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Things to do, Archeology

If you enjoy visiting some of the ancient sites in the area then there are several possibilities.
You can book an organised trip at one of the agencies in Stoupa, Aghios Nikolaos and Kardamyli. They will bring you to the site and home again. There is usually a guide who can explain more about the site and often a meal is included.
Another option is to go there yourself. This will give you more freedom and will cost less but if you want a guide you will have to arrange for one yourself.

There are a number of sites that you can each visit in a day. For instance:

A first glympse of Mystras This Unesco World Hertitage Site was founded in 1205 and is definitely worth a visit!
Mystras is an abandoned fortified town on Mt. Taygetos and of great value as part of Byzantine history and art. It is close to Ancient Sparta. You can explore all the empty houses and churches and imagine how people used to live there.

Mystras consists of three parts. The lower and middle city form the Byzantine city, the upper city leads to the oldest part and Villehardouin's castle.

In the 14th and 15th centuries, Mystras served as the capital of the Byzantine Despotate of the Morea, experiencing a period of prosperity and cultural flowering.
The site remained inhabited throughout the Ottoman period, when it was mistaken by Western travellers for ancient Sparta. It was abandoned in the 1830s, when the new town of Sparti was built, approximately eight kilometres to the east.

Frescos in Mystras

The frescos in the Peribleptos Church, dating between 1348 and 1380, are a very rare surviving late Byzantine cycle, crucial for the understanding of Byzantine art.
Mystras was also the last centre of Byzantine scholarship; the Neoplatonist philosopher George Gemistos Plethon lived there until his death in 1452. He and other scholars based in Mystras influenced the Italian Renaissance, especially after he accompanied the emperor John VIII Palaeologus to Florence in 1439.
The last Byzantine emperor, Constantine XI, was despot at Mystras before he came to the throne. He was crowned in the Agios Dimitrios Cathedral. The double eagle carved stone in the floor of the church was the offical sign that the emperor had declared this the most holy of places in all of Greece at that time.
Demetrius Palaeologus the last despot of Morea, surrendered the city to the Ottoman emperor Mehmed II in 1460.
The Venetians occupied it from 1687 to 1715, but otherwise the Ottomans held it until 1821 and the beginning of the Greek War of Independence. It was abandoned by King Otto for the newly rebuilt Sparti.
In 1989 the ruins, including the fortress, palace, churches, and monasteries, were named a UNESCO World Heritage Site.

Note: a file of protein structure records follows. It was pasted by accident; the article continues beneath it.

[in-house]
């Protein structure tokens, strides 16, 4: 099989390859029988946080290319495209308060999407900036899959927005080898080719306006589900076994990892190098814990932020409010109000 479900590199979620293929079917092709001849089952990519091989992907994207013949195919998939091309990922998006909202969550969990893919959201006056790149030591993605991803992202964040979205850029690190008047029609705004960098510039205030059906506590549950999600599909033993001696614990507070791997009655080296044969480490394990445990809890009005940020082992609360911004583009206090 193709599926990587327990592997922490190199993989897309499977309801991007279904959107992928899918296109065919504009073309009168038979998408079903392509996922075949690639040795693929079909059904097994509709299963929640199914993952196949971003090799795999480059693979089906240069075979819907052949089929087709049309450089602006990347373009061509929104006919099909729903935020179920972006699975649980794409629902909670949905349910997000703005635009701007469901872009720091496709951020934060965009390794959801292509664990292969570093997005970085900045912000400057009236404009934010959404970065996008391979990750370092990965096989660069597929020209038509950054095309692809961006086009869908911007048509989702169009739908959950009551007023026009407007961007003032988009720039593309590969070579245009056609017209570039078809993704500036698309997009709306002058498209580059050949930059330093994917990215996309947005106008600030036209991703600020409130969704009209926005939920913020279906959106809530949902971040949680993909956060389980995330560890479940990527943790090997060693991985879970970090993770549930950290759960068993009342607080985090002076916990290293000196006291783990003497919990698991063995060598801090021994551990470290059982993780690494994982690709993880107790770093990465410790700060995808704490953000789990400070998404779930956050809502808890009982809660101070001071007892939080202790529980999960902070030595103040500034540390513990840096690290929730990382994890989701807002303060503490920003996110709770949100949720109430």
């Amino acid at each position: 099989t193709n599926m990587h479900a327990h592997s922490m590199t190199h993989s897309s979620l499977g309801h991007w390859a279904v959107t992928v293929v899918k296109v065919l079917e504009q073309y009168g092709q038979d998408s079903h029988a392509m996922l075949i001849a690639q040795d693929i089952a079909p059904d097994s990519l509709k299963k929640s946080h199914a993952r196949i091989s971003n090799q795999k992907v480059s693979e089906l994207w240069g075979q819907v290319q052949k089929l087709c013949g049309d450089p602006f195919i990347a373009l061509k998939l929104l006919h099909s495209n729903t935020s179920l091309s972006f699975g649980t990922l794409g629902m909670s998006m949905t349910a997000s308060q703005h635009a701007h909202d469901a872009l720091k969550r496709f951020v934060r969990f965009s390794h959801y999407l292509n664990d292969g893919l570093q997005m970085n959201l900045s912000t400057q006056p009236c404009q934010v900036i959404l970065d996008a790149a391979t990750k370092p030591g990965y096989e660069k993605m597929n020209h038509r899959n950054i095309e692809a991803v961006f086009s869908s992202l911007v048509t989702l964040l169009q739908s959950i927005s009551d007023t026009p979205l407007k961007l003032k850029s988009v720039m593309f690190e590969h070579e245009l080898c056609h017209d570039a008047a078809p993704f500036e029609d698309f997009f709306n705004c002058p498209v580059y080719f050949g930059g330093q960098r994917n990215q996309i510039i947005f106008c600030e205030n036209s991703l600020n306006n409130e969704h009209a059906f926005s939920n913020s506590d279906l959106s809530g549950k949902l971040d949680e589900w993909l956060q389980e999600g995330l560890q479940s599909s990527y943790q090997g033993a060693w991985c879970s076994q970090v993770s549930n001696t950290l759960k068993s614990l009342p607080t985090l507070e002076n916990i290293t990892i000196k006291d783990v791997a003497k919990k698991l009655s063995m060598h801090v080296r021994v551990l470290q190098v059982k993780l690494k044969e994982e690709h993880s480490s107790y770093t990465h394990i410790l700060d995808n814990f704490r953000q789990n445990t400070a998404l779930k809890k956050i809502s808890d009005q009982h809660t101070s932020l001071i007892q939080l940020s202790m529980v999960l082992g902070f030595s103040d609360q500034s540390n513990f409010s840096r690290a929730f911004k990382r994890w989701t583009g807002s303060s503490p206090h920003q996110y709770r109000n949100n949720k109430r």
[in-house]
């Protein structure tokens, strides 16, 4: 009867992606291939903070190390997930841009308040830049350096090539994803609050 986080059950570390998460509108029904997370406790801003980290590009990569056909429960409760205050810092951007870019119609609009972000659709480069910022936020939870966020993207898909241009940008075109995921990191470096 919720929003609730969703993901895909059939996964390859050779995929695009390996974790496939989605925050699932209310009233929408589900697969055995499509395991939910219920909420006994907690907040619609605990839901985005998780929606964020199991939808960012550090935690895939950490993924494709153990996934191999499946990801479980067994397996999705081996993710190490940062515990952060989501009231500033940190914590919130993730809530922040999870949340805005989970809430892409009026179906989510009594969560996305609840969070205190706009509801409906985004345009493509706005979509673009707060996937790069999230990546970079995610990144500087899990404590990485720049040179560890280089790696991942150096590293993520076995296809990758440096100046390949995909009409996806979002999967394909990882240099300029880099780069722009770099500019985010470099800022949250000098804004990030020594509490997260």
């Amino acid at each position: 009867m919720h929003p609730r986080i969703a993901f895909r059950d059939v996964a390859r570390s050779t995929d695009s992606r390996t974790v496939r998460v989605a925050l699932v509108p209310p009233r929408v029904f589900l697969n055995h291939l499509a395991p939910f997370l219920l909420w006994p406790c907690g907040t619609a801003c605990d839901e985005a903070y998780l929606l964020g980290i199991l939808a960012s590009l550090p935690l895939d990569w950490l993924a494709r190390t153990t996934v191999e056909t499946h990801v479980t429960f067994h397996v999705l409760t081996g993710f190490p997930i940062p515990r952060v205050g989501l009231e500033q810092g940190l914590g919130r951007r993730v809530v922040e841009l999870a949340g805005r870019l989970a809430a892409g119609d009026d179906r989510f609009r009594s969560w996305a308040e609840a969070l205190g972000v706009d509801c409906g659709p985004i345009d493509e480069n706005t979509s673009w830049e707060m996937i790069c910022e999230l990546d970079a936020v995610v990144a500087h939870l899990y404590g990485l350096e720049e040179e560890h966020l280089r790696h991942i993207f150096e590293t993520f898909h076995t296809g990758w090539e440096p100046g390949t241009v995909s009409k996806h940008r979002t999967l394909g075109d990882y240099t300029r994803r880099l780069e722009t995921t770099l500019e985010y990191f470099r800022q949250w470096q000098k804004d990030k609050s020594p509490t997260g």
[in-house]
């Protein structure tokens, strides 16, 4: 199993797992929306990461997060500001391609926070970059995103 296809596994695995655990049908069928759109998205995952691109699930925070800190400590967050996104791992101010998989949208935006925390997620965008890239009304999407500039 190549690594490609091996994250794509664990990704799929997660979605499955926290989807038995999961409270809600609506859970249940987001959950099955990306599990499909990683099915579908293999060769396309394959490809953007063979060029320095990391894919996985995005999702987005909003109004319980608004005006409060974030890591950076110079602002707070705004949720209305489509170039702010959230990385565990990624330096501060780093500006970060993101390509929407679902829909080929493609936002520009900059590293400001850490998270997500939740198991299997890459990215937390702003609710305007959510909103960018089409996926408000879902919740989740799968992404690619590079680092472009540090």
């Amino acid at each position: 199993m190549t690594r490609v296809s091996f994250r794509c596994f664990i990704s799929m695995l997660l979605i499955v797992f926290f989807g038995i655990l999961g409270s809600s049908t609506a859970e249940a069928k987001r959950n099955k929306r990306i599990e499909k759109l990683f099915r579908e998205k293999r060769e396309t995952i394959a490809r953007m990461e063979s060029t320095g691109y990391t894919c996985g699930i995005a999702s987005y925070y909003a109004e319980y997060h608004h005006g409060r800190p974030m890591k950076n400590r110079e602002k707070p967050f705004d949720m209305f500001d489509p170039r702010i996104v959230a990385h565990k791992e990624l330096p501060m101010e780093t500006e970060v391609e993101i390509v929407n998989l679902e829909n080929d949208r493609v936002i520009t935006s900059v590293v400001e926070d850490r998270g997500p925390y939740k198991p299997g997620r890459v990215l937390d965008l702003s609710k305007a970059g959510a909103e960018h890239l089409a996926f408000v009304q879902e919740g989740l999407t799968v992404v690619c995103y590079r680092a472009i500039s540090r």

Getting there:
Mystras is signposted in and around Sparti.
From there it's about 6 km's driving from the plains towards the mountains.
You will see Mystras perched on the mountain slope overlooking the valley.
For info about the towns of Gytheio and Sparti that you will pass on the way, go to Places to go or click on Gytheio or Sparta.


Agios Dimitrios: the oldest cathedral in Mystras and the place where the last Byzantine emperor Constantine XI was crowned     View over Mystras and the valley in the background      The Palace of Despots

view of Ancient Messene from the village of Mavromati Ithomi
Ithomi is appr. 1,5 hours from Stoupa, just outside the village of Mavromati.
This is the site of ancient Messene that was built in 369 B.C.. For centuries the Messinians had been unwilling subjects of Sparta. Then in 371 B.C. Sparta was overpowered by Thebes and the Messinians could build their own city. In doing so they took extra care in finding the right location where they could easily see enemies approaching. They also built a huge wall that is 9 kilometers long and that you can still see snaking across the countryside. Archeologists are still working on the site and have done so for the past 15 years. Messene is now one of the best laid-out sites in Greece.
It has two theatres, a stadium, an agora, a roman villa with mosaics and more. Too much to see everything in one visit. And most surprising: entrance is free, although I don't know for how long. There is a museum outside the grounds.
When you've finished exploring and are ready for a drink, go back to the village of Mavromati. From the restaurant there you have a perfect view of the whole terrain!

Getting there: From Stoupa you drive North to Kalamata. In Kalamata head for the direction of Athens and the Kalamata Airport. After passing the airport continue to the town of Messini. Take a right at the first roundabout in Messini and follow the signs for Ithomi/Messene/Mavromati (forgot which one but it's easy to find!).

excavating the site     The Asclepion      The ekklesiasterion (meeting-place), the mini-theatre in the corner of the Asclepion

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